In the middle of January, the 2021 Driver Conference brought together researchers and representatives of institutions, industry and design engineering firms to take stock of ten years of ecological restoration, and to think about the actions to undertake for tomorrow. The Institute plays a role in this process of cooperation through its research programme.
What are known as the coastal shallow bottoms have for decades been impacted by human activities, urbanisation, discharges and pollution and overfishing. Yet they are of major ecological interest, in particular as concerns the shallow bays and the seagrass meadows, real nurseries, that have been especially hard hit, for example by the construction of harbours.
For ten years, scientists have been trying to find solutions to recreate the lost ecological functions, for instance by devising habitats for juveniles in the harbours by installing biohuts developed by Ecocéan. And it works ! The species are more numerous, the number of juveniles is on the increase, their survival rate is higher.
Seagrass meadows to coralligenous bottoms
A little deeper down, the seagrass meadows that provide oxygen, that are protectors of the coastline and carbon sinks, as well as nurseries, are also in the front line. With the increase in pleasure boating, they too are in decline, even if the new measures regulating boat mooring introduced in 2020 should put a halt to their destruction. Trials of transplantation of seagrass beds have been carried out, for example at Monaco with Andromède Oceanologie, or those carried out by the Institute in the Brusc lagoon (see the SAR-LAB programme).
A bit deeper still, in what is known as the infralittoral zone, many sites have been degraded, in particular by discharges from sewage outfalls. The water quality has perceptibly improved in recent years, and it is today the approach using artificial reefs that is being widely explored. Here it is not a matter of nurseries, but rather of refuge habitats in barren areas.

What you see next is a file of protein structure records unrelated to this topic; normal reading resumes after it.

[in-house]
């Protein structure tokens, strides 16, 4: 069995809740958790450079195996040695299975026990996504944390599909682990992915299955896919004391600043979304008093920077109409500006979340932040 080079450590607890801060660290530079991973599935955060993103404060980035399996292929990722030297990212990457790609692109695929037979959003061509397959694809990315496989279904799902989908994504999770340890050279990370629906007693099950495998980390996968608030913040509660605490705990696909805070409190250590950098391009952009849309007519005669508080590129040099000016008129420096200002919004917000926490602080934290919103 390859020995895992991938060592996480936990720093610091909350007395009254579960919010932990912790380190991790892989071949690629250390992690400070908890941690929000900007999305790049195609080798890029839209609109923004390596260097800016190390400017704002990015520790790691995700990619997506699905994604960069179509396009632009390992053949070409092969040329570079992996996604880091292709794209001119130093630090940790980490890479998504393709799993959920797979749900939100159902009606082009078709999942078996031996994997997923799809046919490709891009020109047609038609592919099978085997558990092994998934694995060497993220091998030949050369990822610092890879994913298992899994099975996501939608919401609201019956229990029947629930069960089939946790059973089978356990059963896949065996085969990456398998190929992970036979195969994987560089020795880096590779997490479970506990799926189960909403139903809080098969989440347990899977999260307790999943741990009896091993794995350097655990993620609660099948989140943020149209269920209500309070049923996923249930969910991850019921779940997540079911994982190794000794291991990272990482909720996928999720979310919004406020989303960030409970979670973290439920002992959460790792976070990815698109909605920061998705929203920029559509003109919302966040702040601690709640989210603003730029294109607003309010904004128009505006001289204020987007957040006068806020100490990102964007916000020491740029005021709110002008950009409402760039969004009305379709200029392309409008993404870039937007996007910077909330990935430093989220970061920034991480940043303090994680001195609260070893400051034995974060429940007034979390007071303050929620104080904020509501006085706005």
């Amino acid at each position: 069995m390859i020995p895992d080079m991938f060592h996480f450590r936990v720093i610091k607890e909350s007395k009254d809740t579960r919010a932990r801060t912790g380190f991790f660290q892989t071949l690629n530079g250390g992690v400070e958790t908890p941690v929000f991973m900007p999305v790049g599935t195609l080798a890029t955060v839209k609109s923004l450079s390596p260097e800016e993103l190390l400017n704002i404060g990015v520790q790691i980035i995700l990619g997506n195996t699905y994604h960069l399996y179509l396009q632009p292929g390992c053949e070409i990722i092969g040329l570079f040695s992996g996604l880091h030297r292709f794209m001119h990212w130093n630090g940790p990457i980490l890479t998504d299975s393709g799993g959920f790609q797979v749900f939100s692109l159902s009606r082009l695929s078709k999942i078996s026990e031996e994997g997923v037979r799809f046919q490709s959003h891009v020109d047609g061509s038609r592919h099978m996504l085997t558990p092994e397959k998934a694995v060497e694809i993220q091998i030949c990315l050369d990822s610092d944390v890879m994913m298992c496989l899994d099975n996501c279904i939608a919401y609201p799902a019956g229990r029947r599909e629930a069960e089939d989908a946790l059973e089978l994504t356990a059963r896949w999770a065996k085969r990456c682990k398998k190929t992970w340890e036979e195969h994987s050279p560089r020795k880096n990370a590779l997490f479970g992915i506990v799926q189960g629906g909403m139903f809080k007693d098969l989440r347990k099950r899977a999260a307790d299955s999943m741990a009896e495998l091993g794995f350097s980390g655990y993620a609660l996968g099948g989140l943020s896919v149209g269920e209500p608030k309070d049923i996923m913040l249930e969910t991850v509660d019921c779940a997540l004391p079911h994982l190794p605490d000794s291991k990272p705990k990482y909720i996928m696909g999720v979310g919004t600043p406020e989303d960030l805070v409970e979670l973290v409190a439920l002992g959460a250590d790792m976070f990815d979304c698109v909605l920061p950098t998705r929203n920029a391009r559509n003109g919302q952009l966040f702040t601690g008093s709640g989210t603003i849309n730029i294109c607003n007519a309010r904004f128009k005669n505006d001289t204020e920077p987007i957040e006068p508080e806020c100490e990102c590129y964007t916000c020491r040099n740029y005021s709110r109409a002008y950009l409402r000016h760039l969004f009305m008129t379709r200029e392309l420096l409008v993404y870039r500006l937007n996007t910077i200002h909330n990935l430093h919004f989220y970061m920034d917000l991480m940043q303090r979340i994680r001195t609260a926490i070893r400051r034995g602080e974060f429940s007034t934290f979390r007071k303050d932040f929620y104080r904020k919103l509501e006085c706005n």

Extending and sharing knowledge
The aim is really to extend our knowledge, to boost the research programmes and to pool the results. For example, proper standardised protocols must be developed, fully transposable from one site to another. They will provide the means to compare the various tools efficiently, to choose what works best, for example to assess the colonisation time for the different types of reef that are proposed.
In the harbour nurseries, the way the juveniles pass into the natural population must be validated, probably by the use of transmitters fixed to the fishes, since now we have the means to tag individuals that measure barely ten centimetres.
The conclusions of the DRIVER conference firmly insisted on the need to diversify the solutions, to test them, even if it means giving up on some of them, as nature has been doing for millions of years ! Here again, we should take nature as an example and take inspiration from it.
Taking part in the ICO-Solutions initiative
This year, DRIVER has joined forces with a new initiative baptised ICO Solutions, for Islands, Coasts and Oceans (Iles, Côtes et Océans). The Rhône – Mediterranean – Corsica Water Agency, the Conservatoire du Littoral, the Aix-Marseille-Provence Metropolis Chamber of Commerce and Industry, under the high patronage of the Ministry of Ecological Transition, are jointly organising ICO Solutions to support and promote practicable solutions to tackle the major issues related to the preservation and sustainable development of islands, coasts and oceans. Several workshops and meetings will be held in the first semester of 2020 to encourage public sector organisations, companies, experts, researchers and associations to co-construct solutions. The results will be presented during the Journées des Engagements ICO (Days of Commitment) to be held at the Palais de la Bourse in Marseille in parallel with the IUCN World Congress, planned for autumn 2021.